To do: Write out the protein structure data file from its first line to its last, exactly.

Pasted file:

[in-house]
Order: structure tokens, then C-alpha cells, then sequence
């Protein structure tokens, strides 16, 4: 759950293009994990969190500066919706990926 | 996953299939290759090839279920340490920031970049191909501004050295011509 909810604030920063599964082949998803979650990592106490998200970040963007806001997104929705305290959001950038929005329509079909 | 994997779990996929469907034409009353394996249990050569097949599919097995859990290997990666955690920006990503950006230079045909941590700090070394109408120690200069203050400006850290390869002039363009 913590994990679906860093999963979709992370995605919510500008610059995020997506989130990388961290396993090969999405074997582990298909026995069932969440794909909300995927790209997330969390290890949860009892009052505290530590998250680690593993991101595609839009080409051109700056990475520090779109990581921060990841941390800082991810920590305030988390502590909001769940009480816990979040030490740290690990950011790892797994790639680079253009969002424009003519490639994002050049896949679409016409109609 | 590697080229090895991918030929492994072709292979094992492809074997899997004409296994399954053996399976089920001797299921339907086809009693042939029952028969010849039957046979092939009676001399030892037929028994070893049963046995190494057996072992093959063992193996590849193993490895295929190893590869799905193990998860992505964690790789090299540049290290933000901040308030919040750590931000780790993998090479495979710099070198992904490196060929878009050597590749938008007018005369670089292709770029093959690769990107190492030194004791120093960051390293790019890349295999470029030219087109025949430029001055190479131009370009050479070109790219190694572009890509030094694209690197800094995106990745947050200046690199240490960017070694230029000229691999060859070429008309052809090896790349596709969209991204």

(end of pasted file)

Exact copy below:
[in-house]
Order: structure tokens, then C-alpha cells, then sequence
């Protein structure tokens, strides 16, 4: 759950293009994990969190500066919706990926 | 996953299939290759090839279920340490920031970049191909501004050295011509 909810604030920063599964082949998803979650990592106490998200970040963007806001997104929705305290959001950038929005329509079909 | 994997779990996929469907034409009353394996249990050569097949599919097995859990290997990666955690920006990503950006230079045909941590700090070394109408120690200069203050400006850290390869002039363009 913590994990679906860093999963979709992370995605919510500008610059995020997506989130990388961290396993090969999405074997582990298909026995069932969440794909909300995927790209997330969390290890949860009892009052505290530590998250680690593993991101595609839009080409051109700056990475520090779109990581921060990841941390800082991810920590305030988390502590909001769940009480816990979040030490740290690990950011790892797994790639680079253009969002424009003519490639994002050049896949679409016409109609 | 590697080229090895991918030929492994072709292979094992492809074997899997004409296994399954053996399976089920001797299921339907086809009693042939029952028969010849039957046979092939009676001399030892037929028994070893049963046995190494057996072992093959063992193996590849193993490895295929190893590869799905193990998860992505964690790789090299540049290290933000901040308030919040750590931000780790993998090479495979710099070198992904490196060929878009050597590749938008007018005369670089292709770029093959690769990107190492030194004791120093960051390293790019890349295999470029030219087109025949430029001055190479131009370009050479070109790219190694572009890509030094694209690197800094995106990745947050200046690199240490960017070694230029000229691999060859070429008309052809090896790349596709969209991204």